Therefore in the shadow of Your wings I will rejoice.”
Psalm 63:1, 7.
See also Psalm 42:11; 27:1.
TEd 98.3

The same trust is breathed in David’s words written when, as a dethroned and crownless king, he fled from Jerusalem at the rebellion of Absalom. Spent with grief and the weariness of his flight, he and his company had stopped beside the Jordan for a few hours’ rest. He was awakened by the summons to immediate flight. The deep and swift-flowing stream must be crossed in the darkness by that whole company of men, women, and little children, for approaching them rapidly were the forces of the traitor son. TEd 98.4

In that hour of darkest trial, David sang: TEd 98.5

“I cried to the Lord with my voice,
And He heard me from His holy hill. ...
I lay down and slept; I awoke, for the Lord sustained me.
I will not be afraid of ten thousands of people
Who have set themselves against me all around.”
Psalm 3:4-6.
TEd 98.6

After his great sin, in the anguish of remorse and self-abhorrence, he still turned to God as his best friend: TEd 98.7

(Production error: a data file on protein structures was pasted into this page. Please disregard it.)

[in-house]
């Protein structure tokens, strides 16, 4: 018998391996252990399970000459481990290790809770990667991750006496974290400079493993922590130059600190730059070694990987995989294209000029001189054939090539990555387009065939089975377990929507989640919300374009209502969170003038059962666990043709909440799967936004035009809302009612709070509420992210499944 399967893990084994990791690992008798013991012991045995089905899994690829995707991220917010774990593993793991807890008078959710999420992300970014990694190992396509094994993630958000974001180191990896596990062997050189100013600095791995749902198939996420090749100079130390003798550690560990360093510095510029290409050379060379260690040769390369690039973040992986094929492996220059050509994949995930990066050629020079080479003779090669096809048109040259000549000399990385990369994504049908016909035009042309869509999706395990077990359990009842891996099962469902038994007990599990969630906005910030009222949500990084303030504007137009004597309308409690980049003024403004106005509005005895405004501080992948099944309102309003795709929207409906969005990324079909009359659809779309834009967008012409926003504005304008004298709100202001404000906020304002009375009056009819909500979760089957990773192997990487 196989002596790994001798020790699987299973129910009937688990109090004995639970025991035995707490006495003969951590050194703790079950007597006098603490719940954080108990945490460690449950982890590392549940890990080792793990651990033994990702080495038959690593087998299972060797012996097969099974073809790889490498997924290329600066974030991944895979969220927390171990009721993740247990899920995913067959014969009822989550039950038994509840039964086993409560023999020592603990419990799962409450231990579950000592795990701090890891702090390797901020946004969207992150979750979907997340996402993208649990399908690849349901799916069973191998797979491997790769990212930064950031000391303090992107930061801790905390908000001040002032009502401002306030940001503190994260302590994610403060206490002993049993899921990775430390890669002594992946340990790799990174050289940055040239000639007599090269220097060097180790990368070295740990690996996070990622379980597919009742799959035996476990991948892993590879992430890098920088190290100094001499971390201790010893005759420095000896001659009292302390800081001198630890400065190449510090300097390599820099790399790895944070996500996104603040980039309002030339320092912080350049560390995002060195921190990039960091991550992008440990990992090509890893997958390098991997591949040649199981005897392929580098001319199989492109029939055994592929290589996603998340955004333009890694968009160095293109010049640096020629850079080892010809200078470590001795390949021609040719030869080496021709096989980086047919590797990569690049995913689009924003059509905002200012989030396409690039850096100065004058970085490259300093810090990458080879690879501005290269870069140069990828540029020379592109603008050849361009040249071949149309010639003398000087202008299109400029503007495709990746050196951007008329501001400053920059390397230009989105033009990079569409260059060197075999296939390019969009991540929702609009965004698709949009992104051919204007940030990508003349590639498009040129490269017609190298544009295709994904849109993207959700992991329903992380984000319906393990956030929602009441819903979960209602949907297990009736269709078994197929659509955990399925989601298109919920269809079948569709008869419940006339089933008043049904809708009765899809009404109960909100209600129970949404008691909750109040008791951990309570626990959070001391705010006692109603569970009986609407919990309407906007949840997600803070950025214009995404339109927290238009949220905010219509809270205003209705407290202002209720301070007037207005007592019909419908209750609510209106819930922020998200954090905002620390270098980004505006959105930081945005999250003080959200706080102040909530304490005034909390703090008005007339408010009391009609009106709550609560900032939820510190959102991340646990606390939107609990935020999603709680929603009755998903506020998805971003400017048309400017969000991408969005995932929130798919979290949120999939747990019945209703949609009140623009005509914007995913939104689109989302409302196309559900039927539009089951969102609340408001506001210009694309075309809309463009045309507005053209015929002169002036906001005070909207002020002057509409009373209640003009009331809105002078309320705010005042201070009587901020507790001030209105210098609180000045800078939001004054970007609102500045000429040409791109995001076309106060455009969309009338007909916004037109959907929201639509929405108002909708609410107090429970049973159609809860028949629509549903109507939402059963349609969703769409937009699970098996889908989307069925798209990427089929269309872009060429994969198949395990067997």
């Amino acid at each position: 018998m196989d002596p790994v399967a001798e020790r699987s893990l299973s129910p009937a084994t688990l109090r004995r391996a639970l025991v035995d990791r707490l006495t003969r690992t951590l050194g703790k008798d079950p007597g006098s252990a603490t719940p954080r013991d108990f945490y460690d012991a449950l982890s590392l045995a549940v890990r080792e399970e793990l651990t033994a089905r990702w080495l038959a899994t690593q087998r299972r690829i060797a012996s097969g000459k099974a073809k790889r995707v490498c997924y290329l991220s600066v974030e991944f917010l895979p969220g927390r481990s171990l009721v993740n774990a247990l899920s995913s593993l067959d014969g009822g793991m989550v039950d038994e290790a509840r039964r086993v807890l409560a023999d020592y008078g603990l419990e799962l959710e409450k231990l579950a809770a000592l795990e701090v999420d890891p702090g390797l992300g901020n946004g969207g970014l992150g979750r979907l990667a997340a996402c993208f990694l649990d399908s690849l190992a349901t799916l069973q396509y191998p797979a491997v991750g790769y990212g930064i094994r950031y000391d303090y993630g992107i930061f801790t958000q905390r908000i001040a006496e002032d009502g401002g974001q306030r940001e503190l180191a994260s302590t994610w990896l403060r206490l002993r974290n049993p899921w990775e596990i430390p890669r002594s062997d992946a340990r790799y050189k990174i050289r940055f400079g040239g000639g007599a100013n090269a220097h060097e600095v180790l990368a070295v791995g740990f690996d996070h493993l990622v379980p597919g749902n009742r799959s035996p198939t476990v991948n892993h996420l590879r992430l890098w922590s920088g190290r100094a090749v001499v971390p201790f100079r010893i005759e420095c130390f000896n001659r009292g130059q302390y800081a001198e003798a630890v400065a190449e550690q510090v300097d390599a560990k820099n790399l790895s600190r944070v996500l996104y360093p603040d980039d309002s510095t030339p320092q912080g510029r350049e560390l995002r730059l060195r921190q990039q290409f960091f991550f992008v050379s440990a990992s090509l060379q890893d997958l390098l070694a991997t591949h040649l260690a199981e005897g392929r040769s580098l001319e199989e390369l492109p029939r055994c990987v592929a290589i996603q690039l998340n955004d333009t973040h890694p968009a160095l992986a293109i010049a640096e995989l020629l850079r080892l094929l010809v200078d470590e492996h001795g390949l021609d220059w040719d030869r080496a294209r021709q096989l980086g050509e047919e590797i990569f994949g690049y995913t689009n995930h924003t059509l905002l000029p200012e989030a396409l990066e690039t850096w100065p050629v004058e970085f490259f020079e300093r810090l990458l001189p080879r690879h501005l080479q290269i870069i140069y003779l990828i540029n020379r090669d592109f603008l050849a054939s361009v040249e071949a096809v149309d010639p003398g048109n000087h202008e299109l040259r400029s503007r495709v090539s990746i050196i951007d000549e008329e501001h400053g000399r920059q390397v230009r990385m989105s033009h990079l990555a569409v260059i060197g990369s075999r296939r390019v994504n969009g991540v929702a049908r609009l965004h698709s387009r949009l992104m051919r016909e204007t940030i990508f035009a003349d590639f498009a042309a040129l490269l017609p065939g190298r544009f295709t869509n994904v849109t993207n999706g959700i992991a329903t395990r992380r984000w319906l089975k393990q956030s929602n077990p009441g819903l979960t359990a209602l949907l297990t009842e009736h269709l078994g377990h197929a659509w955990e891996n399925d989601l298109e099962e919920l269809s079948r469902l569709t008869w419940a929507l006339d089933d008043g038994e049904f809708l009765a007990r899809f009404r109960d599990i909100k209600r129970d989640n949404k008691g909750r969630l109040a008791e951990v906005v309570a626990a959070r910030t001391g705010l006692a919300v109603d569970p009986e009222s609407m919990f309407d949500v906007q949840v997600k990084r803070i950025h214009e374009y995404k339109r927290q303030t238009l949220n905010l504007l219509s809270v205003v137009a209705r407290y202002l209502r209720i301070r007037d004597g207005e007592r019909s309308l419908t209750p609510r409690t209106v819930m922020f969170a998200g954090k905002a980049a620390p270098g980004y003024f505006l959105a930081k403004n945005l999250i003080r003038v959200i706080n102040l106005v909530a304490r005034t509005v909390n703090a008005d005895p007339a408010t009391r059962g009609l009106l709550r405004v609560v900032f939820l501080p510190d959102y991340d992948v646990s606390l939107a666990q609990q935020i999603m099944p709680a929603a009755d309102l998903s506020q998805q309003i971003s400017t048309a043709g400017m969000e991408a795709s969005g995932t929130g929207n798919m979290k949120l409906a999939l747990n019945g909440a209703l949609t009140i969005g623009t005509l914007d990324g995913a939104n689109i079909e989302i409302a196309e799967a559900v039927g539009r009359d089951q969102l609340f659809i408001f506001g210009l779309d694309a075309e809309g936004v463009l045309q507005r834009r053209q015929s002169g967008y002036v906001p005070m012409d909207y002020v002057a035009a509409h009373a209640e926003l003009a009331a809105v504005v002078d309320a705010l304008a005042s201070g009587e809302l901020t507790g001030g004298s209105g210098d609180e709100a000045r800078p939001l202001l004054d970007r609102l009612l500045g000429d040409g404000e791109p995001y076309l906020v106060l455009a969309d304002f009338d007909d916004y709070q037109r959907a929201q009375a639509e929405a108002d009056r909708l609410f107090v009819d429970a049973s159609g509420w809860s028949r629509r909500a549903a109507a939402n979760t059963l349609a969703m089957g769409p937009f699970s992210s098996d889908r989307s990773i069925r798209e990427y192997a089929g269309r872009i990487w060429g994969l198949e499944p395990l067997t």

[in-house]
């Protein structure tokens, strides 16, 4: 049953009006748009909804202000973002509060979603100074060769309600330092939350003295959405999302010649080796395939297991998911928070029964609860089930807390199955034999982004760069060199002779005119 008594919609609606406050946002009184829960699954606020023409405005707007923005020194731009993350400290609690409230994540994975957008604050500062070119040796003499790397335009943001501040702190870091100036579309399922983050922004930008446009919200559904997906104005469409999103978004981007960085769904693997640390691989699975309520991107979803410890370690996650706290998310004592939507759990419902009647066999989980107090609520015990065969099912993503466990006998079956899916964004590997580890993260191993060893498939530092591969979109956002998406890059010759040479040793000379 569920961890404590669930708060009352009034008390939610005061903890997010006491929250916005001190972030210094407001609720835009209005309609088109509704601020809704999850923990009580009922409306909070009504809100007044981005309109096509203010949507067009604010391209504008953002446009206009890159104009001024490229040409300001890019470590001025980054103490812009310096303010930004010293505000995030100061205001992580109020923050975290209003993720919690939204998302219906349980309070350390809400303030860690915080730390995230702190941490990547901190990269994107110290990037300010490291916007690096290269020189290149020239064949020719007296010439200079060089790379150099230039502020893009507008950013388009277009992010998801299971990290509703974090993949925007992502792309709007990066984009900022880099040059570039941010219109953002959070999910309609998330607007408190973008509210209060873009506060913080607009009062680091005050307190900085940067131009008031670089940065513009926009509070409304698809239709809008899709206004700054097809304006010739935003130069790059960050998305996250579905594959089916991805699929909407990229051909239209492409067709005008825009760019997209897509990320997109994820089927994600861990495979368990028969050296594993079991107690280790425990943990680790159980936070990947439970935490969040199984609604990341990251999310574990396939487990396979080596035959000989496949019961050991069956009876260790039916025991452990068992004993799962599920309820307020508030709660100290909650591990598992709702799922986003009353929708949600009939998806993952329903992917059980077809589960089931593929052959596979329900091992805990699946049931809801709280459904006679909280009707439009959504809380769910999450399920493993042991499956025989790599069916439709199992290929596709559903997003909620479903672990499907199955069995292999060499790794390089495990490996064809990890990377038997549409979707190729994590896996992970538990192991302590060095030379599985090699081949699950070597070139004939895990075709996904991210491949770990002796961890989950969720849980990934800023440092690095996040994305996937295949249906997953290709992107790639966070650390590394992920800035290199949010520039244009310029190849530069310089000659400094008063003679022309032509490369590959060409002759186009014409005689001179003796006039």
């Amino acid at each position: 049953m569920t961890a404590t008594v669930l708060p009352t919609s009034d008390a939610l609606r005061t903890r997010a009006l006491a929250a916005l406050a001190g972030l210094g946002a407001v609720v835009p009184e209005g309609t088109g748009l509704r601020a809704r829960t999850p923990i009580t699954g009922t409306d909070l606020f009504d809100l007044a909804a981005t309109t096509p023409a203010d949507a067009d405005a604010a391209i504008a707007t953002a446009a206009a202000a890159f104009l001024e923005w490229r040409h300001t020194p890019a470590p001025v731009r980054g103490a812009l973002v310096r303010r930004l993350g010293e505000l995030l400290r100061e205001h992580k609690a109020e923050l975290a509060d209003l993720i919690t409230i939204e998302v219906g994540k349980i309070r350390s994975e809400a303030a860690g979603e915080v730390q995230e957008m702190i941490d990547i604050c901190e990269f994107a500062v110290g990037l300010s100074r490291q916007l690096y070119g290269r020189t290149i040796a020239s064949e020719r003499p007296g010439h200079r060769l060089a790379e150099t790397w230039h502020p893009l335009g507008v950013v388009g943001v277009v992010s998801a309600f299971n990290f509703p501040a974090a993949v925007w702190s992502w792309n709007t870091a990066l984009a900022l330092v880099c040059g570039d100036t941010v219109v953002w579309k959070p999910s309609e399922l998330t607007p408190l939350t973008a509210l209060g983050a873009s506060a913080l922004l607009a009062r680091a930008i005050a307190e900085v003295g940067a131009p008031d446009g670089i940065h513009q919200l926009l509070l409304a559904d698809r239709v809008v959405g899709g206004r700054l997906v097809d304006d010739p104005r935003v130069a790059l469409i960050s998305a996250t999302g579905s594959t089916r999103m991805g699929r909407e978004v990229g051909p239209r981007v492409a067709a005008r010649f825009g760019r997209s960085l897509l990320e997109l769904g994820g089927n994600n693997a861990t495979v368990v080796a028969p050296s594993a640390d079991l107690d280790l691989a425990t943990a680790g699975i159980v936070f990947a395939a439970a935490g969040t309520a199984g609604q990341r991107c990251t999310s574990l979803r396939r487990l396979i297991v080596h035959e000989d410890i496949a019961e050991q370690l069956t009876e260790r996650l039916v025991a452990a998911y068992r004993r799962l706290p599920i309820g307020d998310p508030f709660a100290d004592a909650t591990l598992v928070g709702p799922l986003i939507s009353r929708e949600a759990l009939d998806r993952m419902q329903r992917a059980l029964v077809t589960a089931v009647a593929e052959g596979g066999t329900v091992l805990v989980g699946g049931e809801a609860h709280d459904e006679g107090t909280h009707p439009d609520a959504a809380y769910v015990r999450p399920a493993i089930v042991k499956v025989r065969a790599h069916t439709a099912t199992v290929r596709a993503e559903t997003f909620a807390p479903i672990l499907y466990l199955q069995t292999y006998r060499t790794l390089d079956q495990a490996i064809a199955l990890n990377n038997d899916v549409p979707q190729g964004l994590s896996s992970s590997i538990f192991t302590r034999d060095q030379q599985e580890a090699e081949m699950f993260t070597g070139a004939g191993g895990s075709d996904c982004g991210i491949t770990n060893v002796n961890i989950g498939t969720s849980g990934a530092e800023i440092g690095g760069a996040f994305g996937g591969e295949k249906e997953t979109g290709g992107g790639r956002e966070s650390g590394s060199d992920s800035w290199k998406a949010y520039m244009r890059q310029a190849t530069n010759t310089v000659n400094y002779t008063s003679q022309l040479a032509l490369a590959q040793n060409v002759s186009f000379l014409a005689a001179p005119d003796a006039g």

“Have mercy upon me, O God, according to Your lovingkindness; According to the multitude of Your tender mercies, blot out my transgressions. ...
Purge me with hyssop, and I shall be clean;
Wash me, and I shall be whiter than snow.”
Psalm 51:1-7.
TEd 98.8

In his long life, David found on earth no resting place. “We are aliens and pilgrims before You,” he said, “as were all our fathers; our days on earth are as a shadow, and without hope.” 1 Chronicles 29:15. “God is our refuge and strength, a very present help in trouble. Therefore we will not fear, even though the earth be removed, and though the mountains be carried into the midst of the sea.” See Psalm 46:4-7. TEd 99.1

Jesus in His earthly life met temptation with a song. Often when enemies spoke sharp, stinging words, often when the atmosphere about Him was heavy with gloom, dissatisfaction, distrust, or oppressive fear, His song of faith and holy cheer was heard. TEd 99.2

On that last sad night of the Passover supper, as He was about to go forth to betrayal and death, His voice was lifted in the psalm: TEd 99.3

“Blessed be the name of the Lord
From this time forth and forevermore!
From the rising of the sun to its going down
The Lord’s name is to be praised.”
Psalm 113:2, 3. See also
Psalm 116:1-8.
TEd 99.4

In earth’s last great crisis, God’s light will shine brightest amidst the deepening shadows. The song of hope and trust will be heard in clearest and loftiest strains. TEd 99.5

“Those of steadfast mind
You keep in perfect peace—
In peace because they trust in You.
Trust in the Lord forever,
For in the Lord God you have an everlasting rock.”
Isaiah 26:1-4, NRSV.
TEd 99.6